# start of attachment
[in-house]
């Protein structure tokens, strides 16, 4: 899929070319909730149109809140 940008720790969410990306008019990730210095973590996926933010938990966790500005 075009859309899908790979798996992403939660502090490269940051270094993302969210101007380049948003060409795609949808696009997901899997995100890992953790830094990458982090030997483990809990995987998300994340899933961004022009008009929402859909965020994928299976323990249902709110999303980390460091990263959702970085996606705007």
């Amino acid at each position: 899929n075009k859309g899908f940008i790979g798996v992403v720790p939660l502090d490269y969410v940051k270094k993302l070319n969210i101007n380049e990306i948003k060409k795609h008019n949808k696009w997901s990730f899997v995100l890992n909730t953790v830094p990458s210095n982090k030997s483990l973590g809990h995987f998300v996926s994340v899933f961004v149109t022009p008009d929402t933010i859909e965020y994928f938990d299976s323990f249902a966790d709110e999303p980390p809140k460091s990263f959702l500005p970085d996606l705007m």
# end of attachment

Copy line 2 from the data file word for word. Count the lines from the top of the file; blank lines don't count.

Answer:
């Protein structure tokens, strides 16, 4: 899929070319909730149109809140 940008720790969410990306008019990730210095973590996926933010938990966790500005 075009859309899908790979798996992403939660502090490269940051270094993302969210101007380049948003060409795609949808696009997901899997995100890992953790830094990458982090030997483990809990995987998300994340899933961004022009008009929402859909965020994928299976323990249902709110999303980390460091990263959702970085996606705007």